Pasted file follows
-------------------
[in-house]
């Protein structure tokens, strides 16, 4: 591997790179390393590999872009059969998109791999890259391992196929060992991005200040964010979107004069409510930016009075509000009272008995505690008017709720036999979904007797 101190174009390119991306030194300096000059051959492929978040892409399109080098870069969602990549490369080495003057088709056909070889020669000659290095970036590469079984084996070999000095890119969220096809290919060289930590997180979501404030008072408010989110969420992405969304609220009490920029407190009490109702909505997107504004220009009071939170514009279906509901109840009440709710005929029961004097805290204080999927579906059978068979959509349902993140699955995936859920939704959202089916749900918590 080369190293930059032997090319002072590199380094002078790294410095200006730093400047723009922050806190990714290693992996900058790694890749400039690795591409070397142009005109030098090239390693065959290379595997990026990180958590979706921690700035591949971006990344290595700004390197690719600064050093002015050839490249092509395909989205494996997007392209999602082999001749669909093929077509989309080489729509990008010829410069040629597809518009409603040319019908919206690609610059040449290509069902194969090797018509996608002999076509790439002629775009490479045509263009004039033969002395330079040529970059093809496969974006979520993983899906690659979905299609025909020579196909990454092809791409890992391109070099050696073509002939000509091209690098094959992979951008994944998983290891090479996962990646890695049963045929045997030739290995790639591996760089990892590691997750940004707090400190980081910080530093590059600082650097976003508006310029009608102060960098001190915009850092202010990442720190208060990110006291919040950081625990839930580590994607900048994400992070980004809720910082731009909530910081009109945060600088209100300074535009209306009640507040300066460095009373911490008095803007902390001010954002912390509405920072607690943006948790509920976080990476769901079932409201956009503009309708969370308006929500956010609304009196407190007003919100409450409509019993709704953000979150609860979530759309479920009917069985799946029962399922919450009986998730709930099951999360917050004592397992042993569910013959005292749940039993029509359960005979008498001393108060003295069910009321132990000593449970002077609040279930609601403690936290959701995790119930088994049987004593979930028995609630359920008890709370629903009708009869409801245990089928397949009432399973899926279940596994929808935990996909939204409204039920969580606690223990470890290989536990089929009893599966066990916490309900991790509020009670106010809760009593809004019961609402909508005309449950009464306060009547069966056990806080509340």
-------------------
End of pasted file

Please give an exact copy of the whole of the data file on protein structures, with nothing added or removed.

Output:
[in-house]
């Protein structure tokens, strides 16, 4: 591997790179390393590999872009059969998109791999890259391992196929060992991005200040964010979107004069409510930016009075509000009272008995505690008017709720036999979904007797 101190174009390119991306030194300096000059051959492929978040892409399109080098870069969602990549490369080495003057088709056909070889020669000659290095970036590469079984084996070999000095890119969220096809290919060289930590997180979501404030008072408010989110969420992405969304609220009490920029407190009490109702909505997107504004220009009071939170514009279906509901109840009440709710005929029961004097805290204080999927579906059978068979959509349902993140699955995936859920939704959202089916749900918590 080369190293930059032997090319002072590199380094002078790294410095200006730093400047723009922050806190990714290693992996900058790694890749400039690795591409070397142009005109030098090239390693065959290379595997990026990180958590979706921690700035591949971006990344290595700004390197690719600064050093002015050839490249092509395909989205494996997007392209999602082999001749669909093929077509989309080489729509990008010829410069040629597809518009409603040319019908919206690609610059040449290509069902194969090797018509996608002999076509790439002629775009490479045509263009004039033969002395330079040529970059093809496969974006979520993983899906690659979905299609025909020579196909990454092809791409890992391109070099050696073509002939000509091209690098094959992979951008994944998983290891090479996962990646890695049963045929045997030739290995790639591996760089990892590691997750940004707090400190980081910080530093590059600082650097976003508006310029009608102060960098001190915009850092202010990442720190208060990110006291919040950081625990839930580590994607900048994400992070980004809720910082731009909530910081009109945060600088209100300074535009209306009640507040300066460095009373911490008095803007902390001010954002912390509405920072607690943006948790509920976080990476769901079932409201956009503009309708969370308006929500956010609304009196407190007003919100409450409509019993709704953000979150609860979530759309479920009917069985799946029962399922919450009986998730709930099951999360917050004592397992042993569910013959005292749940039993029509359960005979008498001393108060003295069910009321132990000593449970002077609040279930609601403690936290959701995790119930088994049987004593979930028995609630359920008890709370629903009708009869409801245990089928397949009432399973899926279940596994929808935990996909939204409204039920969580606690223990470890290989536990089929009893599966066990916490309900991790509020009670106010809760009593809004019961609402909508005309449950009464306060009547069966056990806080509340």